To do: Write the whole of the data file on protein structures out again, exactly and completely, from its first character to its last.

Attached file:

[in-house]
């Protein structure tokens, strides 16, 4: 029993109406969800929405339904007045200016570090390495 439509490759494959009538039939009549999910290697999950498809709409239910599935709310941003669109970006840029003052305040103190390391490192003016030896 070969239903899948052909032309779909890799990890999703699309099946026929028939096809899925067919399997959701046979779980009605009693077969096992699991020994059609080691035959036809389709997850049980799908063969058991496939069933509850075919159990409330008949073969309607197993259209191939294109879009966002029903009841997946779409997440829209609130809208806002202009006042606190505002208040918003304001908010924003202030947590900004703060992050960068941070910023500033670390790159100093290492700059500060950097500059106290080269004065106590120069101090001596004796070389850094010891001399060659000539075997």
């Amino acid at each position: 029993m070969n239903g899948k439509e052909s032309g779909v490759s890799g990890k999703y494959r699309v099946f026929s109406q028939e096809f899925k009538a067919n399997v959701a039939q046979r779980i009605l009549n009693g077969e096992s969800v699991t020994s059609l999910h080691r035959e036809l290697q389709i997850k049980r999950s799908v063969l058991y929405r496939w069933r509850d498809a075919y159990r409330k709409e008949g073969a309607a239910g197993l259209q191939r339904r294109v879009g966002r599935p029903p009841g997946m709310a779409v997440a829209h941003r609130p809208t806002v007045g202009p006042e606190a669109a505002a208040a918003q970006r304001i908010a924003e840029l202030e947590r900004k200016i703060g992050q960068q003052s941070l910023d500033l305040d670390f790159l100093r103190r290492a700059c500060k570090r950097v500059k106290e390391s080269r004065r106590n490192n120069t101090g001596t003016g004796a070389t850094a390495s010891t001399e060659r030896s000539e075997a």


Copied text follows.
[in-house]
């Protein structure tokens, strides 16, 4: 029993109406969800929405339904007045200016570090390495 439509490759494959009538039939009549999910290697999950498809709409239910599935709310941003669109970006840029003052305040103190390391490192003016030896 070969239903899948052909032309779909890799990890999703699309099946026929028939096809899925067919399997959701046979779980009605009693077969096992699991020994059609080691035959036809389709997850049980799908063969058991496939069933509850075919159990409330008949073969309607197993259209191939294109879009966002029903009841997946779409997440829209609130809208806002202009006042606190505002208040918003304001908010924003202030947590900004703060992050960068941070910023500033670390790159100093290492700059500060950097500059106290080269004065106590120069101090001596004796070389850094010891001399060659000539075997």
């Amino acid at each position: 029993m070969n239903g899948k439509e052909s032309g779909v490759s890799g990890k999703y494959r699309v099946f026929s109406q028939e096809f899925k009538a067919n399997v959701a039939q046979r779980i009605l009549n009693g077969e096992s969800v699991t020994s059609l999910h080691r035959e036809l290697q389709i997850k049980r999950s799908v063969l058991y929405r496939w069933r509850d498809a075919y159990r409330k709409e008949g073969a309607a239910g197993l259209q191939r339904r294109v879009g966002r599935p029903p009841g997946m709310a779409v997440a829209h941003r609130p809208t806002v007045g202009p006042e606190a669109a505002a208040a918003q970006r304001i908010a924003e840029l202030e947590r900004k200016i703060g992050q960068q003052s941070l910023d500033l305040d670390f790159l100093r103190r290492a700059c500060k570090r950097v500059k106290e390391s080269r004065r106590n490192n120069t101090g001596t003016g004796a070389t850094a390495s010891t001399e060659r030896s000539e075997a």